Did you see on the news last night the latest proposal by the airline industry? With skyrocketing fuel prices, the airlines are looking for ways to lighten their loads since the heavier the plane, the more fuel it takes to fly it.
The latest proposal, called the “fat tax,” is that the passengers themselves be weighed and pay for their own personal excess baggage. The story on the news showed a big scale right next to the check-in line that passengers would need to step on as they prepared to get boarding passes and enter security lines. Even the reporter covering the story self-consciously covered the digital weight readout screen as she demonstrated how the scale would work.
“It’s how UPS charges,” said one proponent. “What’s wrong with charging someone for the actual cost of their transportation?”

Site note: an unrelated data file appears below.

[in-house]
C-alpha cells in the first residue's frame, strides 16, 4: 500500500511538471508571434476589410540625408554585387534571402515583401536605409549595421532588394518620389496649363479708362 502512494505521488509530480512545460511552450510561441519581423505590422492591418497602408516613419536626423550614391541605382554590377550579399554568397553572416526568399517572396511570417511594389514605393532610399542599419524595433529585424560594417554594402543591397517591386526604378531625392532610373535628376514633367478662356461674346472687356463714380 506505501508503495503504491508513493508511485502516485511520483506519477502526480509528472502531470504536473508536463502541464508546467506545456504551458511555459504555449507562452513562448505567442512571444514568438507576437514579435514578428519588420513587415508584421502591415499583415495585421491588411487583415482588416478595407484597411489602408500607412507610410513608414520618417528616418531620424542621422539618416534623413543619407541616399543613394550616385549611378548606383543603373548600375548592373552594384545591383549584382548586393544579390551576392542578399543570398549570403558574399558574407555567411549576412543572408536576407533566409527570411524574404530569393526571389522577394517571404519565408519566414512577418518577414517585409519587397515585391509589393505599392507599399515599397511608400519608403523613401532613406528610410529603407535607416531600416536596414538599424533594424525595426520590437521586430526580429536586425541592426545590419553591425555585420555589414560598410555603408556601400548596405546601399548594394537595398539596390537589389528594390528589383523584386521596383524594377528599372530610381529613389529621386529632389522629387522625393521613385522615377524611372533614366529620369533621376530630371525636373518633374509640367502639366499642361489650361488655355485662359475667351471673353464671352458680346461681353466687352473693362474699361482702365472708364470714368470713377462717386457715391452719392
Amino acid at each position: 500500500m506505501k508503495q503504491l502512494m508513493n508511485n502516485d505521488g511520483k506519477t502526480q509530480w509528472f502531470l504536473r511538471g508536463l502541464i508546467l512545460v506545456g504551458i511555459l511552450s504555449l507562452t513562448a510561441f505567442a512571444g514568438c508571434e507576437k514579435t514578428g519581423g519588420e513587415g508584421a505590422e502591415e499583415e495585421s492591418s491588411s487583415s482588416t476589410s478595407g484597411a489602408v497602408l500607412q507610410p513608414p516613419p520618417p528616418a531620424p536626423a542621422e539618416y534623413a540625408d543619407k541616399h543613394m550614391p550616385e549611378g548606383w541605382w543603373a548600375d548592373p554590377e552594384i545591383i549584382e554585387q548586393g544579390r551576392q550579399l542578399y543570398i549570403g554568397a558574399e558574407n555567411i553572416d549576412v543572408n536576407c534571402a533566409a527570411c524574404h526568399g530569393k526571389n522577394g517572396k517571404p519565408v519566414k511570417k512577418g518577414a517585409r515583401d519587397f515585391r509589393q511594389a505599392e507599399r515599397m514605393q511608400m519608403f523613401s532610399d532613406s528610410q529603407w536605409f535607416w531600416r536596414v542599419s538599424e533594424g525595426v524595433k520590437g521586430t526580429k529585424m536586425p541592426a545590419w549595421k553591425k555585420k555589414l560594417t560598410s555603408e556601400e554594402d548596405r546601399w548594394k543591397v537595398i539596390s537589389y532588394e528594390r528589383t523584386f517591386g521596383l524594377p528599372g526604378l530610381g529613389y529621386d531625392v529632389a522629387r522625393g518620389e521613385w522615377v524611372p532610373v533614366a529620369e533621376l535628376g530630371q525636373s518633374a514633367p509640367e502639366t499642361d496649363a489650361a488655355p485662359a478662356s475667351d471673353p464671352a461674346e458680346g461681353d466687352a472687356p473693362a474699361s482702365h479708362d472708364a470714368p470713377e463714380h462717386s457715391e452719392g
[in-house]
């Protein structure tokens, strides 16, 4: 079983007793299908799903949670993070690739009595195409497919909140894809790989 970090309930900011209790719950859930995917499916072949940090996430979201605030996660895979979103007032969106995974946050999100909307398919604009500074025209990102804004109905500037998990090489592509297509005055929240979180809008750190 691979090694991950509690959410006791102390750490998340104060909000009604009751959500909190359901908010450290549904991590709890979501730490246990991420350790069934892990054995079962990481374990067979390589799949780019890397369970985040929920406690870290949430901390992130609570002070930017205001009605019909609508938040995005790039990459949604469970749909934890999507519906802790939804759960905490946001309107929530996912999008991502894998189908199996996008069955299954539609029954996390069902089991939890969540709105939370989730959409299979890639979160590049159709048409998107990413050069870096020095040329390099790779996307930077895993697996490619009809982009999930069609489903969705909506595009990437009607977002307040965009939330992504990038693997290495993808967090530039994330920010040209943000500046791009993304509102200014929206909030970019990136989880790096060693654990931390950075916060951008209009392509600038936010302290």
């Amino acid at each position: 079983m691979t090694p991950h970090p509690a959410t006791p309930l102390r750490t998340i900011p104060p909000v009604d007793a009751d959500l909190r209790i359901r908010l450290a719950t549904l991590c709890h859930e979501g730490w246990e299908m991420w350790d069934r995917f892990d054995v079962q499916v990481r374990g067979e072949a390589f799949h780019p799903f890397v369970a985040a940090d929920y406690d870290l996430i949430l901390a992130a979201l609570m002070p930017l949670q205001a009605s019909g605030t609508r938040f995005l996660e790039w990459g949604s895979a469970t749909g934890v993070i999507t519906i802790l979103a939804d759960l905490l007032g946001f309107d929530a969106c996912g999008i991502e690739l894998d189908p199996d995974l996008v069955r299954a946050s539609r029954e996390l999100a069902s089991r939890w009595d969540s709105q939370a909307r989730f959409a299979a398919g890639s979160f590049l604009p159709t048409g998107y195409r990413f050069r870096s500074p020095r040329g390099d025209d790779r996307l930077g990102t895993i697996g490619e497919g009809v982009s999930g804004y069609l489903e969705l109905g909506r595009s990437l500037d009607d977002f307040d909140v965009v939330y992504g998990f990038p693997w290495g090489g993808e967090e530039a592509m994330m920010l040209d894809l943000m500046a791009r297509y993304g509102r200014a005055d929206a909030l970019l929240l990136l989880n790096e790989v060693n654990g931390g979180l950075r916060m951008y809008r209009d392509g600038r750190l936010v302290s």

The reporter didn’t exactly say how it would work, but one suggestion is to have the passenger and luggage both get on the scale together. A 5’7” female weighing 135 pounds with a 35-pound suitcase would pay much less than a 6’1” man weighting 300 pounds carrying a 20-pound backpack. Passengers would pre-pay for their tickets the way they always do, but then might be charged extra for any weight over a prescribed amount when they checked in.
So we used to have to diet before we went to the doctor for our annual physical. Now we’ll all need to diet before heading to the airport check-in line. But be prepared for long, slow lines as people who used to just remove their jacket and shoes at security now start stripping down to their Fruit of the Looms at the scales.
New conventional wisdom: arrive at the airport three hours early to allow for the slow weigh-in lines—or better yet, check to see if Greyhound is going your way.